Images from the Endgame: Persia through a Russian Lens 1901–1914

By John Tchalenko

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On 11 August 1913, the Tsar’s consul in Persia, Alexander Iyas, photographed the head of the Kurdish Piran tribe in front of a group of fierce-looking warriors from Baiz-Pasha’s Mangur tribe. He was thus marking a reconciliation he had successfully negotiated between the two. Fifteen months later, Iyas was beheaded by some of these same men and, by an extraordinary series of coincidences, the negatives of these images were recovered on a Turkish officer killed by the Russians during a World War battle near Tabriz in January 1915.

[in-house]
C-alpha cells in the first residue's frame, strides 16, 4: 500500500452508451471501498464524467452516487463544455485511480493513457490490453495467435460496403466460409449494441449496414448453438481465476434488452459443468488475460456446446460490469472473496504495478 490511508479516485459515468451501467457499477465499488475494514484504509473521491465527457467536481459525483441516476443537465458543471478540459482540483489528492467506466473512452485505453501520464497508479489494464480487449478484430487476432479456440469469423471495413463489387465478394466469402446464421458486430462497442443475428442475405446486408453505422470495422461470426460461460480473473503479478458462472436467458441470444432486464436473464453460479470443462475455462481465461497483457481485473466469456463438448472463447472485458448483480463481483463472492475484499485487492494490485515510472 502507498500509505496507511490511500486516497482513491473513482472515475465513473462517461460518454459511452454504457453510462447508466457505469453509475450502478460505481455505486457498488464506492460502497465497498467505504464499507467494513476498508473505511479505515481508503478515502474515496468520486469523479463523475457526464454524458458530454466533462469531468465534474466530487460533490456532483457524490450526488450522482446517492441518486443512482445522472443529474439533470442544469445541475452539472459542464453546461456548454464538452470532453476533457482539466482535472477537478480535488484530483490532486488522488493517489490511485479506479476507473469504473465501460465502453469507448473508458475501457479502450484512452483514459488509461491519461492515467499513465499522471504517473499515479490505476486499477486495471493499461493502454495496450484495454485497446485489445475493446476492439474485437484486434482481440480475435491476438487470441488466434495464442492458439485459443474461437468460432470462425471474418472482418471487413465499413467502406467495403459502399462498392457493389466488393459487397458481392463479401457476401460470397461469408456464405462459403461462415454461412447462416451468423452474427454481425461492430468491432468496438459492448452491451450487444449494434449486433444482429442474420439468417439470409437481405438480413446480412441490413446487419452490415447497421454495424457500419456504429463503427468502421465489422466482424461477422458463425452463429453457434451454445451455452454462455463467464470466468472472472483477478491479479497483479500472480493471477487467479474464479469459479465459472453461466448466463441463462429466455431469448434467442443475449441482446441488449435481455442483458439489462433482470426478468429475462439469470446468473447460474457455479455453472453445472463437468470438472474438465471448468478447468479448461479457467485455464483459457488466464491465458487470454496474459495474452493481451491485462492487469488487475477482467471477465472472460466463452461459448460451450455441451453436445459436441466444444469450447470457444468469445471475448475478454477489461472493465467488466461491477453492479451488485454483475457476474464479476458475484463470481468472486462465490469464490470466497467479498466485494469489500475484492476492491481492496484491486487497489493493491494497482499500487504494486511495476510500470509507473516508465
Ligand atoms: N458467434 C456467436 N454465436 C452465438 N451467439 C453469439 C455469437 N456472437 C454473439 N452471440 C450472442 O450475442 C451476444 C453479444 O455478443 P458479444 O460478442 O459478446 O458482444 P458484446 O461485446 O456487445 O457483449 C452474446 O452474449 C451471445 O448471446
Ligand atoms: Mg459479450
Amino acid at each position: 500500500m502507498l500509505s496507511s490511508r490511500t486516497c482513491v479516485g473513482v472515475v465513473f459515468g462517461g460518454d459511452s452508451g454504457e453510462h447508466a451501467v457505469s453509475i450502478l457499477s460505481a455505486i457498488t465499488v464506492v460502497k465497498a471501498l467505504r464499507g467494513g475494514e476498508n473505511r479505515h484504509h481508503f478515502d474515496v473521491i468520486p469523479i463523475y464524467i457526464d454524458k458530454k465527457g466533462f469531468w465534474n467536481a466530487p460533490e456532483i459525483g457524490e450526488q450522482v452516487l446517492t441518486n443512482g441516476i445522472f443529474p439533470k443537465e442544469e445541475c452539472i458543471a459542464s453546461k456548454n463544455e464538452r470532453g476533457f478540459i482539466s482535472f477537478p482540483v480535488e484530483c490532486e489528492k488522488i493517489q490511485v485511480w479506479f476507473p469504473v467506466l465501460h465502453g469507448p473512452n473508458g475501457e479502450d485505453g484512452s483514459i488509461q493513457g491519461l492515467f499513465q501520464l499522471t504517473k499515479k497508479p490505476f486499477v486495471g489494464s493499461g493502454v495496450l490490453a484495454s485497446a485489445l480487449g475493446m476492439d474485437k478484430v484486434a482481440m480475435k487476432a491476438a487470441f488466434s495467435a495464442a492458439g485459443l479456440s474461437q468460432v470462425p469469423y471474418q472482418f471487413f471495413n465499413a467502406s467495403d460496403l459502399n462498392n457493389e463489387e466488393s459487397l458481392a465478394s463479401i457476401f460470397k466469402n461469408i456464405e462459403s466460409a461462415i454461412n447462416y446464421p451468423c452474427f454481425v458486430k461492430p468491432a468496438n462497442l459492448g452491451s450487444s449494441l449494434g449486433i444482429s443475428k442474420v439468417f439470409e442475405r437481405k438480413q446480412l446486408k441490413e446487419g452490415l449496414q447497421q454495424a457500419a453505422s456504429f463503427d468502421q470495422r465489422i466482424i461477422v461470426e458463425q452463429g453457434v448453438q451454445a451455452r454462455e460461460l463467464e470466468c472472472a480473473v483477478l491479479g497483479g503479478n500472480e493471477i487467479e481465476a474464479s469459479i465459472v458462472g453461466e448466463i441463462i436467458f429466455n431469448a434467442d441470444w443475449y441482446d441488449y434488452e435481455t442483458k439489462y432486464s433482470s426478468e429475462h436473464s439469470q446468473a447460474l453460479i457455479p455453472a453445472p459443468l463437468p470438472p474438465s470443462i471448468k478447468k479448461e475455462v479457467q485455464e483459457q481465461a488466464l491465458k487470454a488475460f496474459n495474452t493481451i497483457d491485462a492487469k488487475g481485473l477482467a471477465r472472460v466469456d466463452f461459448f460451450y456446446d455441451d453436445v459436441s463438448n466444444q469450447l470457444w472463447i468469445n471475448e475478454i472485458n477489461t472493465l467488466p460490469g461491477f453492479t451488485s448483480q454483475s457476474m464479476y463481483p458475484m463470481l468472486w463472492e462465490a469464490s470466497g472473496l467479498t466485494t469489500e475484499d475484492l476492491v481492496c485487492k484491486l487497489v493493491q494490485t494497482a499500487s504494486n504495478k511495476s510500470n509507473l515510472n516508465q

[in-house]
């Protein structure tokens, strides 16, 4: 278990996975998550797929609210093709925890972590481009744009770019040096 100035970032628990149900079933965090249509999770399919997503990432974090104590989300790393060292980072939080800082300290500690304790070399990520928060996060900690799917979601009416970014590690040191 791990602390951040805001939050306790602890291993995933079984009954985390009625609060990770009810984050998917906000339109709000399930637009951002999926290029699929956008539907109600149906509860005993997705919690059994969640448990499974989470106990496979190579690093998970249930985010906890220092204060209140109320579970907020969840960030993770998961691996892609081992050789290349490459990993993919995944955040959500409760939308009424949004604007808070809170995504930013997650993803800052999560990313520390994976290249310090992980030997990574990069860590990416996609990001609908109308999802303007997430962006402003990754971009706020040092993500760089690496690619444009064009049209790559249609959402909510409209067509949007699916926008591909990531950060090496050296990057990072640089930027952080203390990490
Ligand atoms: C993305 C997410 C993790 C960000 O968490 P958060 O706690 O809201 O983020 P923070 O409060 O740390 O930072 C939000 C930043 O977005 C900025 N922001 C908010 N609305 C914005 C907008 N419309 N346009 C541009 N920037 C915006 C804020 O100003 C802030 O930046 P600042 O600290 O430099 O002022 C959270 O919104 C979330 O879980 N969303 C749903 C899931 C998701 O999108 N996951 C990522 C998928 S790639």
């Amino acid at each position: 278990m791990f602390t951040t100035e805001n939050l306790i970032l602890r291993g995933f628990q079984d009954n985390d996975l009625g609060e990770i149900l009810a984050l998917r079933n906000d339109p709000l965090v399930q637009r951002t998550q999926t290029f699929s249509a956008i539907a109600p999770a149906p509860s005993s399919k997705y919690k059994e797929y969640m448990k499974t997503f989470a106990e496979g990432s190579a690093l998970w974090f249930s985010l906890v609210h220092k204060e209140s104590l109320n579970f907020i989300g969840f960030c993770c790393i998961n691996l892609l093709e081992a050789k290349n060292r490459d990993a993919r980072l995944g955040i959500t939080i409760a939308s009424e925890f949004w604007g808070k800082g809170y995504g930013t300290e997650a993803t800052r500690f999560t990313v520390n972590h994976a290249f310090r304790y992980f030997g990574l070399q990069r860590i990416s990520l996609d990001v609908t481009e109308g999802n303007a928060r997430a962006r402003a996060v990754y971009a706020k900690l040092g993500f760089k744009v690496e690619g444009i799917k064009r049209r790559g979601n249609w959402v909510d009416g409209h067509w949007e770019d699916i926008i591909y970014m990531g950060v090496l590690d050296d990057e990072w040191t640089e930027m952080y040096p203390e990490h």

Alexander Iyas, officer in the Tsar’s Lithuanian Regiment, had arrived in Persia in 1901 in the small town of Turbat-i Haydari near the Afghan border. He was armed with several cameras, including the remarkable No4 Panoram Kodak. As Head of the Sanitary Cordon his mission was to ensure that Bubonic Plague would not be carried to Russia by trading caravans coming from British India, but the British were convinced he was simply there to gather intelligence.

 

In 1912 he was transferred to Soujbulak, a Kurdish town south of Lake Urmiyeh near Persia’s western border with Turkey. Throughout his years in Persia he documented the places, people and events he encountered with some remarkable photographs, providing us today with a rare Russian point of view of the Great Game – the rivalry between Britain and Russia for the domination of Central Asia. A unique and hitherto unknown group of images has been uncovered for a region and a time for which no other comprehensive collection exists.